I think number blindness has affected many in the area of the group personal pension plan. There seems to be near hysteria that the FSA will extend adviser-charging to GPPs.
I have read with some interest the commentary with regard to providers and IFAs – those supporting adviser-charging GPPs and those firmly against the suggestion.
People are often looking down the wrong end of the telescope. For far too long, the provision of advice and admin for employee benefits have been inappropriately provided through commission. In many cases, the commission is no longer substantial enough to cover the cost of running the scheme. I strongly suspect if IFAs were to time-cost on GPPs they might quickly find they were not as profitable as first thought and, in fact, losing them money at an alarming rate.
What we need for adviser-charging on GPPs and other group schemes is a proposal which not only engages the regulators but also engages the employer population.
It is clear that employers value quality advice. They use it for Investors In People, for obtaining an ISO mark and indeed for taking their own business forward and developing brand campaigns, advertising, PR, etc.
What we need to do is imagine ourselves in the mindset of the average employer with a service that is worth paying for and a service that adds value. To do this, we need to be clear about what we are providing and I have always held the opinion that the best way to do this is to sit down and write down everything you do when you are looking after client in a particular area. Failing to do this is planning to fail and, without that process map, you are not generally in a position to comment on a significant or a serious way on what is going on.
Process is at the heart of quality service and a failure to recognise that or a willingness to try and hang on to an outdated way of being paid is only delaying the inevitable and it may well delay the inevitable to the point where the employer goes elsewhere in exasperation.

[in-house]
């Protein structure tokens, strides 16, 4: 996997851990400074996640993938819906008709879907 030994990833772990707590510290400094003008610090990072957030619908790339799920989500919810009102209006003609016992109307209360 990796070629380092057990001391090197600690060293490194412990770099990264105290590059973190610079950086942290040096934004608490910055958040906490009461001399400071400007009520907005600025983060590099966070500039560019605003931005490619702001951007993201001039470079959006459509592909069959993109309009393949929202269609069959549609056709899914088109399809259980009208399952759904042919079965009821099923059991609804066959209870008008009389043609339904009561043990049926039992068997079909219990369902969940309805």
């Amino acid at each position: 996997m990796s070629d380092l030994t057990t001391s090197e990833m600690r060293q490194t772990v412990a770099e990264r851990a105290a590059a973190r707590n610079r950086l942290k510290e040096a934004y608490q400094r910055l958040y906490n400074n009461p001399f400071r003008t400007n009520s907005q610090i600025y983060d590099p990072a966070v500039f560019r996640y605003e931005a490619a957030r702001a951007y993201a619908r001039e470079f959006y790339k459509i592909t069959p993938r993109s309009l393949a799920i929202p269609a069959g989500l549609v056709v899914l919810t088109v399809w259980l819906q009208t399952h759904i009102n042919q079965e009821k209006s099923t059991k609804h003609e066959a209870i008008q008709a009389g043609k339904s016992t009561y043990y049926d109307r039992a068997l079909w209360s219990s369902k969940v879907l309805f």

The recent suggestion by Brendan Barber of the TUC that higher tax relief should be removed on pensions simply proved that the trade unions in the country are as out of touch as those who are struggling to bring us personal accounts, sorry, now referred to under the attractive sobriquet auto-enrolment. For many of the target group, this does not conjure up the thought of savings but some sort of mechanised roll-filling gadget. We need to ensure employers and employees can see the value in savings. This will only happen if we recognise that people do not want excessive information they want solutions or, better still, peace of mind.
But back to the magic, people will often proffer the most plausible answer instead of the true answer – hence why Mrs Merton once prevented Debbie Magee using this option when she asked, what first attracted you to the multi-millionaire Paul Daniels?
We need to ask what we really want to know if we are to deliver the service our clients really want, never mind need.
Robert Reid is managing director of Syndaxi Chartered Financial Planners